Understanding Memoization

What is memoization?

From our good friend wikipedia:

In computing, memoization or memoisation is an optimization technique used primarily to speed up computer programs by storing the results of expensive function calls and returning the cached result when the same inputs occur again.

Practical Example

Imagine if your web application had a has_permission method on your user model that was very expensive to calculate. Because of memoization, if that method is called multiple times, we can cache the result. This would mean that the expensive calculation would only be done once. Every subsequent call to the method would just return the cached value. In rails this would look like:

class User < ActiveRecord::Base
  def has_permission
    @has_permission ||= expensive_calculation
  end
end

Fibonacci Example

Another way to understand this concept is through the classic fibonacci problem.

This problem can be solved recursively:

def fib(num)
  return 0 if num == 0
  return 1 if num == 1
  fib(num - 1) + fib(num - 2)
end

Essentially for every fibonacci number we want to calculate, we find out the values of the previous two fibonacci number’s and sum them up. If we map out what happens with something like fib(4), we will notice that we have have a lot of duplicated calculations.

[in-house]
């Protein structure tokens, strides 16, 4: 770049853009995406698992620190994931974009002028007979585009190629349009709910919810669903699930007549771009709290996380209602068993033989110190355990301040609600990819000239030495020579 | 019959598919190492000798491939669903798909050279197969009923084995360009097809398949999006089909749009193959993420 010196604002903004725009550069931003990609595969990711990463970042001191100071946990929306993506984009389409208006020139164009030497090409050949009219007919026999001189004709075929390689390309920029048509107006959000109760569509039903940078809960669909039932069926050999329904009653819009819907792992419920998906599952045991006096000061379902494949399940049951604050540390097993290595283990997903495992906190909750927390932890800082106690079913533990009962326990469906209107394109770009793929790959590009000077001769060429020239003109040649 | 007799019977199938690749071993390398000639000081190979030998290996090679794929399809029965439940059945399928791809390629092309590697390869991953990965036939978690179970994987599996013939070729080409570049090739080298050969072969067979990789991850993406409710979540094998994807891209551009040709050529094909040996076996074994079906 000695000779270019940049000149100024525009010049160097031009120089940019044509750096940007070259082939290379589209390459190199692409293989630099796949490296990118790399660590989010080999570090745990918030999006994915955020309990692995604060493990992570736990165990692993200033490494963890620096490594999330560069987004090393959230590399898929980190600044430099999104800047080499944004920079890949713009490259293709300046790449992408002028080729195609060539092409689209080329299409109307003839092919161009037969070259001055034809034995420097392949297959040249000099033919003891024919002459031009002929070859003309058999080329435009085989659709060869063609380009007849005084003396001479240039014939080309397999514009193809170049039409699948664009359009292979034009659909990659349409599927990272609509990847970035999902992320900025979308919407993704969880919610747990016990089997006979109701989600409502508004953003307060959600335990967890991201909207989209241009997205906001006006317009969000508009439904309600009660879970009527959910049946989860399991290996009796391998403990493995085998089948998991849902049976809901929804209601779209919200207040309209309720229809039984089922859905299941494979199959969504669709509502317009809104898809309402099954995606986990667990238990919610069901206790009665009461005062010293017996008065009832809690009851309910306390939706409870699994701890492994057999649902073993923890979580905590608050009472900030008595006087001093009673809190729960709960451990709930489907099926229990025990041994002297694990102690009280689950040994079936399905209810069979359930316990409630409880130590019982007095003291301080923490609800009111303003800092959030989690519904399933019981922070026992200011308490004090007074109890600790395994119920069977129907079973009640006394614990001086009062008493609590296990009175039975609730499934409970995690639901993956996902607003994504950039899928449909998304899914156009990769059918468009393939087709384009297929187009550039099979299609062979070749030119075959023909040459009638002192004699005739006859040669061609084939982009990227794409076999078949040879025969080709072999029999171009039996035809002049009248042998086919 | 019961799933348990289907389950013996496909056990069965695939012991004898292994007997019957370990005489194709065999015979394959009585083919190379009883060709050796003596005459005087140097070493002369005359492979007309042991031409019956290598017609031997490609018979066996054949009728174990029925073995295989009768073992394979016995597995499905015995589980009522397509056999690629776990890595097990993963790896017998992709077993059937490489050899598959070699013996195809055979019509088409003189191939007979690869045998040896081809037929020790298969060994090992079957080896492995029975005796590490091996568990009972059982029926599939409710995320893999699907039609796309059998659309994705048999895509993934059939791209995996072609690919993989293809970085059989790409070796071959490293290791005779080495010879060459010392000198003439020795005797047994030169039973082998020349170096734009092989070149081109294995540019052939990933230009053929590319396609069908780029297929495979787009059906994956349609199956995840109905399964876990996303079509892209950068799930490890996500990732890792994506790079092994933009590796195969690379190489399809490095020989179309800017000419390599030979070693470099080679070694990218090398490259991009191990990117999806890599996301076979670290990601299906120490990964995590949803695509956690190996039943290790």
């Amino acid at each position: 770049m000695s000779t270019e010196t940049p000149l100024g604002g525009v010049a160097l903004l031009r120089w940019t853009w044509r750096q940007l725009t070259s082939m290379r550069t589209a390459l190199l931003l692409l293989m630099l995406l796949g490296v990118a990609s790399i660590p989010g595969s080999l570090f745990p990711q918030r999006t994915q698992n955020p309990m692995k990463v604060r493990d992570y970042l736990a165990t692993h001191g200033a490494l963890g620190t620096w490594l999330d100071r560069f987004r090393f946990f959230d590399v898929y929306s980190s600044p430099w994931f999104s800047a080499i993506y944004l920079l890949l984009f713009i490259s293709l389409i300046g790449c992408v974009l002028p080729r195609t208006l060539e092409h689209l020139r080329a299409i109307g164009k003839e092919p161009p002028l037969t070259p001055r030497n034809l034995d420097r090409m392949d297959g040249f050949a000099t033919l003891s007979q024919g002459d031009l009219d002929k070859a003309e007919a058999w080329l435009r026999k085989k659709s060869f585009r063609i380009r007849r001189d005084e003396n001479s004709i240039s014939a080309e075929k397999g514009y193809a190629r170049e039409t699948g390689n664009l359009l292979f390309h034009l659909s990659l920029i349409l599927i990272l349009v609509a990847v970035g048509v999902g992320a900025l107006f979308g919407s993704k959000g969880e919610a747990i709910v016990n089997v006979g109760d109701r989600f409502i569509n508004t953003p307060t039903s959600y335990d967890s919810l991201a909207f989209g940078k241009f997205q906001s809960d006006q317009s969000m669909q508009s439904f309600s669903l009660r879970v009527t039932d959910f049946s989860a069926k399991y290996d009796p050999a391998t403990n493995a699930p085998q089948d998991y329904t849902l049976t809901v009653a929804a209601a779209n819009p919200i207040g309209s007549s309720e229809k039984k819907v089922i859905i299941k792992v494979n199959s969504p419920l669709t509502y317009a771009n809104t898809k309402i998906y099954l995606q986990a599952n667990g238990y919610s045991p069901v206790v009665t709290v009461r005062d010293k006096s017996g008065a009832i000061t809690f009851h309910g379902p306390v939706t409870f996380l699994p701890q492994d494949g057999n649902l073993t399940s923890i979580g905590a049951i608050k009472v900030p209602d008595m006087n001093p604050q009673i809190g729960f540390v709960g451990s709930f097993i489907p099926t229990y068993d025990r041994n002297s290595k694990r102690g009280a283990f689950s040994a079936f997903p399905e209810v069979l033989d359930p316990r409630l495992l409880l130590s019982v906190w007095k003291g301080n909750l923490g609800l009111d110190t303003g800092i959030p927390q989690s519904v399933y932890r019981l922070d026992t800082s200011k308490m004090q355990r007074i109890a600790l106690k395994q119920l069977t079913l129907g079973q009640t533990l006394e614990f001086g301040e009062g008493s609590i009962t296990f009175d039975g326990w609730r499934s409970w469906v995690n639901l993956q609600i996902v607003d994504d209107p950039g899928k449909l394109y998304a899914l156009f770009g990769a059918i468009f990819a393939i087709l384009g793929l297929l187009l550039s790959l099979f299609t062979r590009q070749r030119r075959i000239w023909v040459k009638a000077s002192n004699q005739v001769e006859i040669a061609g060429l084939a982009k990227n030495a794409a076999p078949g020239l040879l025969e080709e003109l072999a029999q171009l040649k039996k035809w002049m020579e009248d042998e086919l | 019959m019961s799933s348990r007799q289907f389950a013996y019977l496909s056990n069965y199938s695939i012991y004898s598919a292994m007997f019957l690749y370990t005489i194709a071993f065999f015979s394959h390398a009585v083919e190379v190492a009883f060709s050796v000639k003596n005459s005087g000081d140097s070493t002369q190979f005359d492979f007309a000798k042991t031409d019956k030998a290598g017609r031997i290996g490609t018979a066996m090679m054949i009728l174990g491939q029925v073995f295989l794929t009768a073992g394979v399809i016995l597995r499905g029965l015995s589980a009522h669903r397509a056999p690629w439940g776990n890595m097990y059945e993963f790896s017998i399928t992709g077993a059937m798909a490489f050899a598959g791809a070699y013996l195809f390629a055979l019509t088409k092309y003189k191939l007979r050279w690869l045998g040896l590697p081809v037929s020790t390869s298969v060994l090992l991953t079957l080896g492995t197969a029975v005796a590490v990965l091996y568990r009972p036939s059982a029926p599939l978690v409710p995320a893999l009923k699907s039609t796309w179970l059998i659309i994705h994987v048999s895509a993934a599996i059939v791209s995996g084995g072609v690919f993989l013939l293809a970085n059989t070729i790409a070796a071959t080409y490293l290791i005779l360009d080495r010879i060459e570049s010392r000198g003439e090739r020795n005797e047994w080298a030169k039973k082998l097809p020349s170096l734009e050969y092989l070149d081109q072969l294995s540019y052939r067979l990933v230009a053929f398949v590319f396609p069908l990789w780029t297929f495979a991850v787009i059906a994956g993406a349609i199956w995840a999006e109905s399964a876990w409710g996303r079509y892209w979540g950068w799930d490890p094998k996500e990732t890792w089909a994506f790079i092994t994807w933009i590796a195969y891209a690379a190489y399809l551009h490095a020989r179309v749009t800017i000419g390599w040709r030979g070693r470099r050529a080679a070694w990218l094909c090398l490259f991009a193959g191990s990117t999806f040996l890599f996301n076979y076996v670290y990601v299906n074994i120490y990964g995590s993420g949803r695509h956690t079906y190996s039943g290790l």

fib(4)
                   fib(3)            fib(2)
             fib(2)    fib(1)   fib(1)   fib(0)
        fib(1)   

So fib(1) is calculated 3 times, and fib(2) is calculated twice. That may not seem like a lot, but imagine if we started with fib(100). (To get an idea, for fib(10), fib(1) is calculated 55 times)

In programming we always want to do as little work as possible. If we calculate a value once, it would be nice if we didn’t have to calculate it again. This is the whole concept of memoization. Before returning fib(num -1) + fib(num -2) we want to check if fib(num) has been calculated. If it has been calculated, great, we just return it. If not, we calculate and then save it for future use. Here is a code example:

def fib(num, memo)
  return 0 if num == 0
  return 1 if num == 1
  return memo[num] if memo[num] # return the value if we have already 
                                # calculated memo[num]
  result = fib(num - 1, memo) + fib(num - 2, memo)
  memo[num] = result # store the result!
  result
end

Because of memoization, every fib(num) is only ever calculated once improving the performance of our code.

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